As I recall, I did this 1987 cartoon in reaction to Florida's passing a landmark "Conceal and Carry" handgun law. At one point, I had the notion to colorize it (on the board) and rather badly botched the job, I'm embarrassed to say. I scanned it in, removed the color, cleaned it up a bit, and updated the copyright for posting here.
"Early Bloomer" [Published 03/20/12] (click on image for a larger view)
The single largest tourist draw in Washington D.C. is cherry blossom time. Hordes of people from all over the world book their DC travel plans to coincide with this spectacular event. This year however, the trees bloomed much earlier than usual. So, by the time the hoards arrive the blossoms will have been well past their peak. There were reports that this early blooming was due to the "inconvenient truth" of climate warming. Knowing this topic pushes buttons, and being in the button pushing business, I jumped on it… Push, baby, push!
This was the first draft of a cartoon I did a couple of months ago. Because of changing events of the time, I took it another direction (see December 01, 2011, "If The Newt Fits"). While cleaning out files today, I ran across the initial drawing, and thought it might be worth breathing some life back into it.
The next step (below) was to scan it in and make some fixes to the black line base. Usually, I prefer to hand draw my dialogue lettering. I feel the lettering is part of the art and allows a bit more of the flavor of the cartoon to be reflected in the strength and shape of the words. Since I had already scanned in the work, I decided to cut and paste letters from another cartoon of mine. I searched through the archives and found one (also from December of 2011, "Merry TSA-Mas) that had the letters I needed. Perhaps it would have been just as easy to do the lettering on the board, then scan it in. But, I chose this method instead. I used my graphics tablet to draw a new, cleaner balloon and repositioned it in the drawing. I also added more crosshatching and made the drawing fit my usual format ratio.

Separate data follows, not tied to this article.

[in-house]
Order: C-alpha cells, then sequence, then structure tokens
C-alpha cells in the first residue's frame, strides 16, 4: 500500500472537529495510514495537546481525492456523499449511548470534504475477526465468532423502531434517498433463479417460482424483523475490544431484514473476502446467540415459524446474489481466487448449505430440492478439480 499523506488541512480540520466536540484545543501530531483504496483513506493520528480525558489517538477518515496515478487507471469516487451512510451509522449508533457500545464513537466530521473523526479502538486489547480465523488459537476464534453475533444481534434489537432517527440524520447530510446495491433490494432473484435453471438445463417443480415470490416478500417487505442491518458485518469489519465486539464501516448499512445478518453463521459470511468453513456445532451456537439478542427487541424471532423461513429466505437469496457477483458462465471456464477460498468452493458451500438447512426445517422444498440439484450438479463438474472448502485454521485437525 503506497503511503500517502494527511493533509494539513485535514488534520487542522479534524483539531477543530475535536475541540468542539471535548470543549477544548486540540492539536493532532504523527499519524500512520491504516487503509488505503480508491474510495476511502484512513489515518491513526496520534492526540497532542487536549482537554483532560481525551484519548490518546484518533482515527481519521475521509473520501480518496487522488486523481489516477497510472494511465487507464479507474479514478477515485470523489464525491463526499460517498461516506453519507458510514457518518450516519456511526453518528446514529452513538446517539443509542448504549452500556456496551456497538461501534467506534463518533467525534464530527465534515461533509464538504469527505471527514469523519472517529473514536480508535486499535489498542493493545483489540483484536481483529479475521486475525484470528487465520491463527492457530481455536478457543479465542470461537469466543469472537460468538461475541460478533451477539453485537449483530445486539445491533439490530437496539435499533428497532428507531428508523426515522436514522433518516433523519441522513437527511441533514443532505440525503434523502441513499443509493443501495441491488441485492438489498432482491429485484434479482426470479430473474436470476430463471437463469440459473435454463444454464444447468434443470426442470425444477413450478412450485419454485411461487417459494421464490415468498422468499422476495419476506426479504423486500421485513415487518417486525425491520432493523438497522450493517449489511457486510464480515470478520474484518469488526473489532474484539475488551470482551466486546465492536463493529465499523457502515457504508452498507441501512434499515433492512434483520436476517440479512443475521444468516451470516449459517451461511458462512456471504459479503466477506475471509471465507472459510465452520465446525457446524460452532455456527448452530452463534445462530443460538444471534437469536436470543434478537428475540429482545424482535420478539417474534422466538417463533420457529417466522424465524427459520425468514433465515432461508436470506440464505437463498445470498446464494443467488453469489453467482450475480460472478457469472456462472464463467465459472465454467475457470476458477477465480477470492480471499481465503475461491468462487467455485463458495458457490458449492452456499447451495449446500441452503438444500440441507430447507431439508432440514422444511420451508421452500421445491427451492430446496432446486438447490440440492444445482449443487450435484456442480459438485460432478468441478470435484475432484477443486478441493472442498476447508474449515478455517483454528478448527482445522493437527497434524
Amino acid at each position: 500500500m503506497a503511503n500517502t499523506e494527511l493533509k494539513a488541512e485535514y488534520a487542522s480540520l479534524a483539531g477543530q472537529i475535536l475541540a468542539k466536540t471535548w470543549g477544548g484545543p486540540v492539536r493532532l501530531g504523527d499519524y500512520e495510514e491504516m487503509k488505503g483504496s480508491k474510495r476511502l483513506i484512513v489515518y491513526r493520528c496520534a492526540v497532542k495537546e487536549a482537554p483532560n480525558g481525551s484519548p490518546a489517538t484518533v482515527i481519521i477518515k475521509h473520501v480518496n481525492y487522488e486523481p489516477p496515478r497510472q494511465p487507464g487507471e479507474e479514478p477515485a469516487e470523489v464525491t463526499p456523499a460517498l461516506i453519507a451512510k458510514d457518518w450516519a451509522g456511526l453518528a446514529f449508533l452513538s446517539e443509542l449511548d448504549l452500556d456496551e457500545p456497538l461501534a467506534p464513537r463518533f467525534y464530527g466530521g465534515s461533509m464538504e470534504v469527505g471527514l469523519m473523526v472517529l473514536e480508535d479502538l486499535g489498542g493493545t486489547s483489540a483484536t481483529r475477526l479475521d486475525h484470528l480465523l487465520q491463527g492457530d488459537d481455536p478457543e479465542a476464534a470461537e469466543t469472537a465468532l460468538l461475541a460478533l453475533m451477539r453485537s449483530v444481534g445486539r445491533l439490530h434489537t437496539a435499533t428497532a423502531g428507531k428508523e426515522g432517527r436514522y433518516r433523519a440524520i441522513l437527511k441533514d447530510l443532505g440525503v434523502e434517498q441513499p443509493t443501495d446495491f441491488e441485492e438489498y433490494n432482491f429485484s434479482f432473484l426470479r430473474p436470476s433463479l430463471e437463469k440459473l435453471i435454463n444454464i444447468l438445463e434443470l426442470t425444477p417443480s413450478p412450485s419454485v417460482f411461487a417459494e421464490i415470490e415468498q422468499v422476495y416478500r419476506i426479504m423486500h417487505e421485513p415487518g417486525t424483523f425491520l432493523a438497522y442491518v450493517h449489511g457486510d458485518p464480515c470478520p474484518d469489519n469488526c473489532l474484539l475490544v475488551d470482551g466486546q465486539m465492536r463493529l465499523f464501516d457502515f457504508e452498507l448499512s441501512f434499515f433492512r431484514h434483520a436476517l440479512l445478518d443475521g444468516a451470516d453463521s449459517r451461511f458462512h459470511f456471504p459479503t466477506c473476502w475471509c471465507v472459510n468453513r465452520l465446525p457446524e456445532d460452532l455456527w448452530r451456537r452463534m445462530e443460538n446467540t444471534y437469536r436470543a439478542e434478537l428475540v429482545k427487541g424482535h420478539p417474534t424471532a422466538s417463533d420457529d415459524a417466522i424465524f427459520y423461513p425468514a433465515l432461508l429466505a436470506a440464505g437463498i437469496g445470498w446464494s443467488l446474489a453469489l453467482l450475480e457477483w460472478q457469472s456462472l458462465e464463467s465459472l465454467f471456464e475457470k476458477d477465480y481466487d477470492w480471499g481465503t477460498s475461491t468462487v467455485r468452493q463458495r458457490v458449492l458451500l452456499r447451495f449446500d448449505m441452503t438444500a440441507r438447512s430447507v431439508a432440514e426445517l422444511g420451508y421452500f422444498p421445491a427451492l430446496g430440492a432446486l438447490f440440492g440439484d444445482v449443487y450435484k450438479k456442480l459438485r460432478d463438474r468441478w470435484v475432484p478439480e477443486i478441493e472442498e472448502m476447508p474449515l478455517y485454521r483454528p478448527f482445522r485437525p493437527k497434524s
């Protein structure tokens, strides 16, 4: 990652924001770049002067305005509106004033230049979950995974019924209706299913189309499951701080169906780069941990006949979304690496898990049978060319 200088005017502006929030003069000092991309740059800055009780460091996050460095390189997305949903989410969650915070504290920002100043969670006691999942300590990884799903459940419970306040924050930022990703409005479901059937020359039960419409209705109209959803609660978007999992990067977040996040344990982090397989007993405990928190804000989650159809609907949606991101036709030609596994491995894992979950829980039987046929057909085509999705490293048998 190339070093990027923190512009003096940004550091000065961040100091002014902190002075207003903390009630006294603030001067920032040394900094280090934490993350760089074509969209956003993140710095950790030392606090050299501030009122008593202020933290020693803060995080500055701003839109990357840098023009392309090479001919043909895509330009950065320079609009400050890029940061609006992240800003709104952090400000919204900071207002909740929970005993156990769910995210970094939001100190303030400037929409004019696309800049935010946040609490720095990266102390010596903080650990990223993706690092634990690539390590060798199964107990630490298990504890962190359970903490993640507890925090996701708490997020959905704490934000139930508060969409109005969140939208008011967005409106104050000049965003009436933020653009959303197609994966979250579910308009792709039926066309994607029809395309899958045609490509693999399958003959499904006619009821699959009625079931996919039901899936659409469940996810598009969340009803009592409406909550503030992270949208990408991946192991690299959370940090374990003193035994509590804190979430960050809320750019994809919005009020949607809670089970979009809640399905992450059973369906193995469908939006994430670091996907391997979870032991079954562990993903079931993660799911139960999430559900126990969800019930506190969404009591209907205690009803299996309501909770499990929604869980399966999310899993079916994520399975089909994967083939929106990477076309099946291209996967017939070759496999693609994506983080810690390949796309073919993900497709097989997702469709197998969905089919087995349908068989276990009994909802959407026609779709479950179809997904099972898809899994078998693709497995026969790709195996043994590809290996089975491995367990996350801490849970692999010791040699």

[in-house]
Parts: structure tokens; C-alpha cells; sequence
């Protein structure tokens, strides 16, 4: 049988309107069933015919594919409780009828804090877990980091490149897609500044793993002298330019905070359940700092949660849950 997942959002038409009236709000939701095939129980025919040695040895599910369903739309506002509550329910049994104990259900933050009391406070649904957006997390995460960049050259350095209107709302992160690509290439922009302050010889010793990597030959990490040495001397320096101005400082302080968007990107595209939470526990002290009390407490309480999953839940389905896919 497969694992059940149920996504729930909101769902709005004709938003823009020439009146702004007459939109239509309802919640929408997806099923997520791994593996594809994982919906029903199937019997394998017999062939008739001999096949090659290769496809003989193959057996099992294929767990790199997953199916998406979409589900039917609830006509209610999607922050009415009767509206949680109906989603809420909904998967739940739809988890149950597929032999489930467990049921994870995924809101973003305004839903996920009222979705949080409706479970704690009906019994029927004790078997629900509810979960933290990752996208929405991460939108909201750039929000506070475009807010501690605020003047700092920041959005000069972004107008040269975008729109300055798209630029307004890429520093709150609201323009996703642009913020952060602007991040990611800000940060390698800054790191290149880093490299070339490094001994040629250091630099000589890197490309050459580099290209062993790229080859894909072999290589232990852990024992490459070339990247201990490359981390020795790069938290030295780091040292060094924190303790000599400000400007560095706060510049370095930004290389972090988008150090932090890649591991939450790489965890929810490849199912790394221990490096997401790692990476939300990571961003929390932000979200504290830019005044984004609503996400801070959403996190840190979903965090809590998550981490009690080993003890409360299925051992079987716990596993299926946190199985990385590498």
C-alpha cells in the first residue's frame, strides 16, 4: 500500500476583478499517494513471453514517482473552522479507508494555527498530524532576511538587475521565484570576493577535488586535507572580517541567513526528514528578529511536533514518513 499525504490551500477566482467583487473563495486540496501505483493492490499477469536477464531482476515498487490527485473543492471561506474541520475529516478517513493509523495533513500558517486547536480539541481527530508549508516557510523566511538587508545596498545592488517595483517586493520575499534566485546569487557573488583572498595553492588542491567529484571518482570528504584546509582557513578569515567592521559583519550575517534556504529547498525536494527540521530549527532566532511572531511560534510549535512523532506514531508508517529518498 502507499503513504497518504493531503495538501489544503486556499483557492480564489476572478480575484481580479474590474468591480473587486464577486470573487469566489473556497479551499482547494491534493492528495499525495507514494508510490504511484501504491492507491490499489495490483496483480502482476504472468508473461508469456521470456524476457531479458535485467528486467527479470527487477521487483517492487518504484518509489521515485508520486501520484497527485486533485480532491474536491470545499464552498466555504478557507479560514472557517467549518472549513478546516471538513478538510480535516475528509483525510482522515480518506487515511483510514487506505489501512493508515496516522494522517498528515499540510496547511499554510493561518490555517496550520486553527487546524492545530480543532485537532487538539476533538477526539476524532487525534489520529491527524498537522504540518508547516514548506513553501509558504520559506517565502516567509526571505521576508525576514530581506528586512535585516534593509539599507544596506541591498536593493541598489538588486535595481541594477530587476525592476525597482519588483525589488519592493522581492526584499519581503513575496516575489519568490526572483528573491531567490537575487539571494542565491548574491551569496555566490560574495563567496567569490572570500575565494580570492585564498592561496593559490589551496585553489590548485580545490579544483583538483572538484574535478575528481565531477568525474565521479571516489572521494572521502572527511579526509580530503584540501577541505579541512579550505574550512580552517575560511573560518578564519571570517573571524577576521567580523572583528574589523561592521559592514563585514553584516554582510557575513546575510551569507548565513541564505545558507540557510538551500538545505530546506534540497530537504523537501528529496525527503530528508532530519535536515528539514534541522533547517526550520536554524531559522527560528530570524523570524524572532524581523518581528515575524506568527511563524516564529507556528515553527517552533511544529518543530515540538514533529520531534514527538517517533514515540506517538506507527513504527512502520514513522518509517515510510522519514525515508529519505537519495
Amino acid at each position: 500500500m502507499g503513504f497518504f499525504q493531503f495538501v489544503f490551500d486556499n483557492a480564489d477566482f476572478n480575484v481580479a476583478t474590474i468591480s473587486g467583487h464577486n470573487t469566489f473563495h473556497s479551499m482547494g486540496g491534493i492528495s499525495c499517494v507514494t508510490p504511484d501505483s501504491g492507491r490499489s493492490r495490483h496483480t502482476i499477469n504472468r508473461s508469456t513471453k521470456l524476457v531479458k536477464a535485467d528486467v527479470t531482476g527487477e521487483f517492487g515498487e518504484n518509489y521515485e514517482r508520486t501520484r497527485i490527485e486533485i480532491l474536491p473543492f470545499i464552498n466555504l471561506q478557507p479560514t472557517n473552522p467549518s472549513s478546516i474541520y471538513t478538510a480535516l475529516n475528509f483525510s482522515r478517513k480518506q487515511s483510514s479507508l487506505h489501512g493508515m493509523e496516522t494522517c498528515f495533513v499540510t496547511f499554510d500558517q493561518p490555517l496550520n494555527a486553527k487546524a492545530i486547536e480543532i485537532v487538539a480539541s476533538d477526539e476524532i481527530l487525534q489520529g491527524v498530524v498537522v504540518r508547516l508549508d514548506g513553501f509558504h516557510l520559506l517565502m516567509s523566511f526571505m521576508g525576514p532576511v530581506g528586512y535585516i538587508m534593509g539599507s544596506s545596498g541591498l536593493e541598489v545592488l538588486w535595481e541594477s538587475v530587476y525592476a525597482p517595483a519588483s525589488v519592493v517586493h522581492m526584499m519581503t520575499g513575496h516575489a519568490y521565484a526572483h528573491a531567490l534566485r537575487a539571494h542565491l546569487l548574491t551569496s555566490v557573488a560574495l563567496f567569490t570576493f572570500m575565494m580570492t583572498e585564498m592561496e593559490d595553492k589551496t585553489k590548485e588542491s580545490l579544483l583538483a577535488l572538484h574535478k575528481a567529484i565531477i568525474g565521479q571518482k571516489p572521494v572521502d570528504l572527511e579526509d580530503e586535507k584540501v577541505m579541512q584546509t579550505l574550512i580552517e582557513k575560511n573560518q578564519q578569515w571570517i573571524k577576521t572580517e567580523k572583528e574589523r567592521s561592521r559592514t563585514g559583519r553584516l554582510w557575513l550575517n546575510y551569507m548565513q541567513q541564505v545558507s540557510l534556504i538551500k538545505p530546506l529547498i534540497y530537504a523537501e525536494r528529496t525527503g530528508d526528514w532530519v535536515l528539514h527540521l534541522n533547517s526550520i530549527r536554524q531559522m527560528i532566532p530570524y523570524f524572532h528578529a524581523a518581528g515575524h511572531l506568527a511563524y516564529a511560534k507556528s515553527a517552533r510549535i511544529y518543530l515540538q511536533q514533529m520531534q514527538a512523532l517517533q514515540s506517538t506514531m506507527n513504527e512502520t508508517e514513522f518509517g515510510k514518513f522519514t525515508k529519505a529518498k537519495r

The next step is to add shading and color. Certain publications to which I submit use only black & white (grayscale), while others use color (RGB for online and CYMK for print). I send the color out as RGB and let each publication follow their own specs for separations for the 4 color work (Cyan, Yellow, Magenta, Black).
Working in PhotoShop, I adjust black & white levels for the scanned in artwork (the black base). This adjustment makes the base drawing strictly black and white (no in between tones). It also significantly reduces file size. Then, I add layers to put in shading and color, add my signature stamp, and save the original psd file. From that I save copies in RGB and Grayscale. The grayscale version will often require some extra adjustments, as colors don't always make the transfer very well.
And, here's the final result:
In this particular cartoon, the differences between color and grayscale are fairly subtle.
"Olde Town Exorcism" [Published 03-14-12] (click on image for a larger view)
Local cartoon addresses a hot issue here in George Washington's home town that has divided Alexandria. Historical preservationists linked with environmentalists are pitted against aggressive developers.
From the Artleytoons' vault, I dug out this cartoon that never saw print. News about disparity between whites and minorities in the Viginia gifted students programs made me think of those old scenes of separate bathrooms and water fountains. My editor felt the cartoon would open old wounds here in Viginia. So, it was nixed.
I'm a Yankee transplant here, so only know the history from a distance. But, there are places where records of the old days can be found. The Pentagon (built at the beginning of WWII) has twice as many toilets and water fountains as necessary, because planners had to follow Virginia segregation laws.
Things are quite different now; more than just the laws. In fact, I see much more social integration here than I ever saw in the Midwest, and not confined to the "enlightened" cultural elite. Among both young and old, women and men, on street corners and in coffee shops — mixed races hang out together. I rarely saw that in the "progressive" Northern states where I grew up. So, perhaps the editor had a point in not wanting to open old wounds that are apparently healing so well.
That doesn't mean bigotry, racism, and disparity in the system does not exist. They may not be blatantly evident as separate water fountains, but there are undertones.
In retrospect, I think this cartoon should have been published, regardless of the editors' concerns. Editorial commentaries of this nature are designed to provoke thought, despite what "old wounds" it may provoke. There is evidence that divisive inequities are still pervasive in principle. And, this image is a bold reminder of that, however uncomfortable it may be.
"Vomitsantorum" [Published 03/07/12] (click on image for a larger view)
During the campaign, Rick Santorum, the ultraconservative presidential hopeful, said when he read John F. Kennedy's promise to maintain an
absolute separation between church and state, it was an idea that "makes me